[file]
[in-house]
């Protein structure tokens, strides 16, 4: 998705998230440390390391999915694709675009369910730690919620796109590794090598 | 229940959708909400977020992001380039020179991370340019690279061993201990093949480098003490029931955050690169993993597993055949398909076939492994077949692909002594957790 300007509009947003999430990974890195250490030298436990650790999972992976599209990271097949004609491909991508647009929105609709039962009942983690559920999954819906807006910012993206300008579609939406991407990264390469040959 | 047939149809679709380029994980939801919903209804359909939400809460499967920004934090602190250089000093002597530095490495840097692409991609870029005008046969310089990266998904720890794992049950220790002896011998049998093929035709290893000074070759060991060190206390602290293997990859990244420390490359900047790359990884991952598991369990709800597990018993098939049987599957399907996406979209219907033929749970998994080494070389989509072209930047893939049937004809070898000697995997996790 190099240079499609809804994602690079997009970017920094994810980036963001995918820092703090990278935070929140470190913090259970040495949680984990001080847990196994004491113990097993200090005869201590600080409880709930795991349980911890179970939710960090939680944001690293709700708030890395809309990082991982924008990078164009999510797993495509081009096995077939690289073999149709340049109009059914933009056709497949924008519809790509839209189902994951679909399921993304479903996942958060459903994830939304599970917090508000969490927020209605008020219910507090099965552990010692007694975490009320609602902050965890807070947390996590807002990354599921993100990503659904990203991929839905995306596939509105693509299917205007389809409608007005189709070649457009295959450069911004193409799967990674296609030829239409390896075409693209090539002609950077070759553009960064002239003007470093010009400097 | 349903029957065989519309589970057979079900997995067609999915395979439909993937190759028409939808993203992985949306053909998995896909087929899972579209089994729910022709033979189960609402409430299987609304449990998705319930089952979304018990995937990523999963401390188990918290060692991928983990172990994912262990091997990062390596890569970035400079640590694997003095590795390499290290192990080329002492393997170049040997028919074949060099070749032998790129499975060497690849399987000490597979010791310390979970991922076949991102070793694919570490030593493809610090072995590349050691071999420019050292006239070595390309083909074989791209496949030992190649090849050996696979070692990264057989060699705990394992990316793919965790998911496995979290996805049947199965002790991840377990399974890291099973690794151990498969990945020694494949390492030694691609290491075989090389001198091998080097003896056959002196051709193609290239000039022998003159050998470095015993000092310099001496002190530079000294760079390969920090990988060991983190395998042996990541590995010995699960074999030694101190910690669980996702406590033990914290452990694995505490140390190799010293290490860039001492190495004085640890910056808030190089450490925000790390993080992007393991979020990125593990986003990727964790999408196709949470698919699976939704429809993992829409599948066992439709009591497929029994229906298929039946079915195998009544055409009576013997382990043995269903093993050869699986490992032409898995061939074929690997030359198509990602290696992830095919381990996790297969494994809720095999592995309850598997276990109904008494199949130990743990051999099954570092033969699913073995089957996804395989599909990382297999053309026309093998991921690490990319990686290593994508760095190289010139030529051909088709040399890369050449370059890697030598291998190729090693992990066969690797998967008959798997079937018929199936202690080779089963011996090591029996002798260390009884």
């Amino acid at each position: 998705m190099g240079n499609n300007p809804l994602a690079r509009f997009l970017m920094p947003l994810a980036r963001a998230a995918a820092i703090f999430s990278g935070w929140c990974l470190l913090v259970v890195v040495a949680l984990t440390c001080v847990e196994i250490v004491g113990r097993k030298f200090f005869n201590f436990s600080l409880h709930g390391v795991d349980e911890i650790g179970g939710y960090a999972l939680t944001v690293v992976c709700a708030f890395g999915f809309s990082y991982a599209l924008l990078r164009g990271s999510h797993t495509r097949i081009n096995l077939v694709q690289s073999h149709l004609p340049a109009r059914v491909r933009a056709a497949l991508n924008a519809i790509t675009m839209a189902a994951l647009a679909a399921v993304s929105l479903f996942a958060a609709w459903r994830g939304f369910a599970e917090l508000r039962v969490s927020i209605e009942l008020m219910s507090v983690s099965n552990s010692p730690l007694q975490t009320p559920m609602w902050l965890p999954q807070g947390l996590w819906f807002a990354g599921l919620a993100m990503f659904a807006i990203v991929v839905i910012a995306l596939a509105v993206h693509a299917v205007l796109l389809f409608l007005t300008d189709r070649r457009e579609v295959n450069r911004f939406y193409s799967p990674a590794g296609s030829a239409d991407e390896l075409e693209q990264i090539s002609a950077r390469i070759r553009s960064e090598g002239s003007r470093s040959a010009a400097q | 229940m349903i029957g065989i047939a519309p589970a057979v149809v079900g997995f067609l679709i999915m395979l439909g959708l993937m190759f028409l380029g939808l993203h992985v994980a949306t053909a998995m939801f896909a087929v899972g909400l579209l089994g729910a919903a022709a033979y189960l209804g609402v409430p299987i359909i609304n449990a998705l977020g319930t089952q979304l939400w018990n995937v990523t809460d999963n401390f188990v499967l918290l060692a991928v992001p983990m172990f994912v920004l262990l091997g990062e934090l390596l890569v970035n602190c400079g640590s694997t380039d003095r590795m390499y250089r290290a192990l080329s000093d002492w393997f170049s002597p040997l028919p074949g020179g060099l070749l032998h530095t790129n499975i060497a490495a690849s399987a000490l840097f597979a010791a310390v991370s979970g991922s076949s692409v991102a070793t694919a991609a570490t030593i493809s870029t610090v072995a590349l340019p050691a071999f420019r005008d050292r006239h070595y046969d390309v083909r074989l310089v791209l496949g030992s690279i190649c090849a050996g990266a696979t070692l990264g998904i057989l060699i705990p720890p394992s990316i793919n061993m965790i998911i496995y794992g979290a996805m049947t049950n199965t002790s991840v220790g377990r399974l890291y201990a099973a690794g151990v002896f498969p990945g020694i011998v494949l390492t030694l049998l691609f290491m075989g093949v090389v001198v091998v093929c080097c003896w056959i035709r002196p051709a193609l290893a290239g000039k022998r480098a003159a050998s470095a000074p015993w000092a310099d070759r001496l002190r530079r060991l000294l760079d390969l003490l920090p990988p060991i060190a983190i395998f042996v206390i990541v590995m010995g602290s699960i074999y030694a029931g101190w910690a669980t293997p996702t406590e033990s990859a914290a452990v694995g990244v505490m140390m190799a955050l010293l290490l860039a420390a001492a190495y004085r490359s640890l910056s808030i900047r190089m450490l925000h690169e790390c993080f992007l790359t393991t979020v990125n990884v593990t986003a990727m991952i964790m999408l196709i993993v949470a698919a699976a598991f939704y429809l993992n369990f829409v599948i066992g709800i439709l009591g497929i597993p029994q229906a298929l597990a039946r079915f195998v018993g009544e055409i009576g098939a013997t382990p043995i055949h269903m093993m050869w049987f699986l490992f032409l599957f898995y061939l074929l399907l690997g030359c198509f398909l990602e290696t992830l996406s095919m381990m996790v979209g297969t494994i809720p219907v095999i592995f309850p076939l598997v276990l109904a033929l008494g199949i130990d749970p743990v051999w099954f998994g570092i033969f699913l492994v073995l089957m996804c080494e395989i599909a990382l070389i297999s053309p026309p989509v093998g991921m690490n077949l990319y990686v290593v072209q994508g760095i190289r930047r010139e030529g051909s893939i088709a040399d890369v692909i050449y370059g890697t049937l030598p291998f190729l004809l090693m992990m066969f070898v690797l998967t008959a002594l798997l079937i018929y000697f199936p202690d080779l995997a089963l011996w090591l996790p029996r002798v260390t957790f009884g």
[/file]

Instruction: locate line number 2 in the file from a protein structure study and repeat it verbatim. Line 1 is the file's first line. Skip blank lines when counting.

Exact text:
């Protein structure tokens, strides 16, 4: 998705998230440390390391999915694709675009369910730690919620796109590794090598 | 229940959708909400977020992001380039020179991370340019690279061993201990093949480098003490029931955050690169993993597993055949398909076939492994077949692909002594957790 300007509009947003999430990974890195250490030298436990650790999972992976599209990271097949004609491909991508647009929105609709039962009942983690559920999954819906807006910012993206300008579609939406991407990264390469040959 | 047939149809679709380029994980939801919903209804359909939400809460499967920004934090602190250089000093002597530095490495840097692409991609870029005008046969310089990266998904720890794992049950220790002896011998049998093929035709290893000074070759060991060190206390602290293997990859990244420390490359900047790359990884991952598991369990709800597990018993098939049987599957399907996406979209219907033929749970998994080494070389989509072209930047893939049937004809070898000697995997996790 190099240079499609809804994602690079997009970017920094994810980036963001995918820092703090990278935070929140470190913090259970040495949680984990001080847990196994004491113990097993200090005869201590600080409880709930795991349980911890179970939710960090939680944001690293709700708030890395809309990082991982924008990078164009999510797993495509081009096995077939690289073999149709340049109009059914933009056709497949924008519809790509839209189902994951679909399921993304479903996942958060459903994830939304599970917090508000969490927020209605008020219910507090099965552990010692007694975490009320609602902050965890807070947390996590807002990354599921993100990503659904990203991929839905995306596939509105693509299917205007389809409608007005189709070649457009295959450069911004193409799967990674296609030829239409390896075409693209090539002609950077070759553009960064002239003007470093010009400097 | 349903029957065989519309589970057979079900997995067609999915395979439909993937190759028409939808993203992985949306053909998995896909087929899972579209089994729910022709033979189960609402409430299987609304449990998705319930089952979304018990995937990523999963401390188990918290060692991928983990172990994912262990091997990062390596890569970035400079640590694997003095590795390499290290192990080329002492393997170049040997028919074949060099070749032998790129499975060497690849399987000490597979010791310390979970991922076949991102070793694919570490030593493809610090072995590349050691071999420019050292006239070595390309083909074989791209496949030992190649090849050996696979070692990264057989060699705990394992990316793919965790998911496995979290996805049947199965002790991840377990399974890291099973690794151990498969990945020694494949390492030694691609290491075989090389001198091998080097003896056959002196051709193609290239000039022998003159050998470095015993000092310099001496002190530079000294760079390969920090990988060991983190395998042996990541590995010995699960074999030694101190910690669980996702406590033990914290452990694995505490140390190799010293290490860039001492190495004085640890910056808030190089450490925000790390993080992007393991979020990125593990986003990727964790999408196709949470698919699976939704429809993992829409599948066992439709009591497929029994229906298929039946079915195998009544055409009576013997382990043995269903093993050869699986490992032409898995061939074929690997030359198509990602290696992830095919381990996790297969494994809720095999592995309850598997276990109904008494199949130990743990051999099954570092033969699913073995089957996804395989599909990382297999053309026309093998991921690490990319990686290593994508760095190289010139030529051909088709040399890369050449370059890697030598291998190729090693992990066969690797998967008959798997079937018929199936202690080779089963011996090591029996002798260390009884």